City Views Bonn – Jewish Cemeteries in Bonn – (II) The Cemetery of Schwarzrheindorf

 

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The cemetery of Schwarzrheindorf on the right border of the Rhine is one of the oldest Jewish cemeteries in the Northern Rhineland. This cemetery which is situated in the district Bonn-Beuel near Nordbrücke – a highway bridge – and the municipal sewage works contains more than 400 graves and dates back to the first half of the 17th century. The first burial probably took place in 1623, according to the inscription of the oldest dated gravestone of Schabtai bar David. Up to 1873 almost all the deceased Jews of Bonn were buried in Schwarzrheindorf, exceptionally in the case of floods.

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In 1818 the cemetery was acquired by the Bonn Jewish community that shared it for burials with the Jewish communities of Villich/Beuel. From 1873 on, when a new Jewish cemetery in Bonn-Castell on the other side of the Rhine at the corner of Römerstrasse and Augustusring was inaugurated, only the northern part was still used for burials by the community of Villich/Beuel and out-of-town Jews.  In 1898 the site was devided in two:  the Jewish community of  Bonn assigned the northern part to the community of Villich/Beuel, the southern part remained property of Bonn’s community.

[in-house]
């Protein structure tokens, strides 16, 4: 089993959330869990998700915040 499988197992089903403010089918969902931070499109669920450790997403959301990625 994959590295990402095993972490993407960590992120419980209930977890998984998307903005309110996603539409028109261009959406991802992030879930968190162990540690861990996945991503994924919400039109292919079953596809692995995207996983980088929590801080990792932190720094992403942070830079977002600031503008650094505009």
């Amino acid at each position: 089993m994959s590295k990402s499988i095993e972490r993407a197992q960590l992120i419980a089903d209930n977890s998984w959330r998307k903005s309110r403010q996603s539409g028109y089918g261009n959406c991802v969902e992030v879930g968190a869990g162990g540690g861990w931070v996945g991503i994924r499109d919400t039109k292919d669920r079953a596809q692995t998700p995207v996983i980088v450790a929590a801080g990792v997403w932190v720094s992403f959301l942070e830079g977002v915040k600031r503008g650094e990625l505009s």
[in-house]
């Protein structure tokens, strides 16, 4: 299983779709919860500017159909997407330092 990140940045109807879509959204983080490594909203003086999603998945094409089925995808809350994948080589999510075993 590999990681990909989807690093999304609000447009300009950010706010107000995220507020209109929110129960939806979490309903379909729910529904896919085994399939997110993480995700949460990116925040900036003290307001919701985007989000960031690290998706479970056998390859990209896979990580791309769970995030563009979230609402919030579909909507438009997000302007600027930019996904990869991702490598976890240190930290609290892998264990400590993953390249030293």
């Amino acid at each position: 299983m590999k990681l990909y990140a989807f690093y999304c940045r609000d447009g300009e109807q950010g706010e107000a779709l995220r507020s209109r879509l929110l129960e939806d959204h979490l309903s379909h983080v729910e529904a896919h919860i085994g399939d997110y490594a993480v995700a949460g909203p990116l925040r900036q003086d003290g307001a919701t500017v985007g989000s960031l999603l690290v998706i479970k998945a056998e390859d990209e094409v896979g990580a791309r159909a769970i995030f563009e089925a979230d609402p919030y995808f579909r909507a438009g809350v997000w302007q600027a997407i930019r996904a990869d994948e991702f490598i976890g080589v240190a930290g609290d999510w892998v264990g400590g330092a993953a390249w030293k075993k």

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During de Nazi era the cemetery became overgrown and in felt a state of disrepair. Because of  military presence in immediate vicinity the cemetery was very often the target of attacks during World War II and was severly damaged in 1939.

In the 50s  and 1966-1968 the cemetery, which today is in hands of  Landesverbandes der jüdischen Kultusgemeinden in Düsseldorf, was largely restored. At the entrance a memorial was erected to honour the Jewish victims of Nazism with the inscription: „Sachor lo tischkach.- Remember! – Don’t forget the Jewish citizens killed during the Holocaust – that this event will never happen again –  erected on November 9, 1968 by the City of Beuel(*)“.

The very last funeral at Schwarzrheindorf Jewish cemetery – since 1990 heritage-protected area – took place in October 1992 (Theresa Weidenbaum, née Bachem, widow of Theodor Weidenbaum, * 04.09.1907/+ 25.10.1992). 

(*) At that time Beuel was still an autonomous city

See also: https://rudycouvreur.wordpress.com/?s=jewish+cemeteries+in+Bonn+%28I%29

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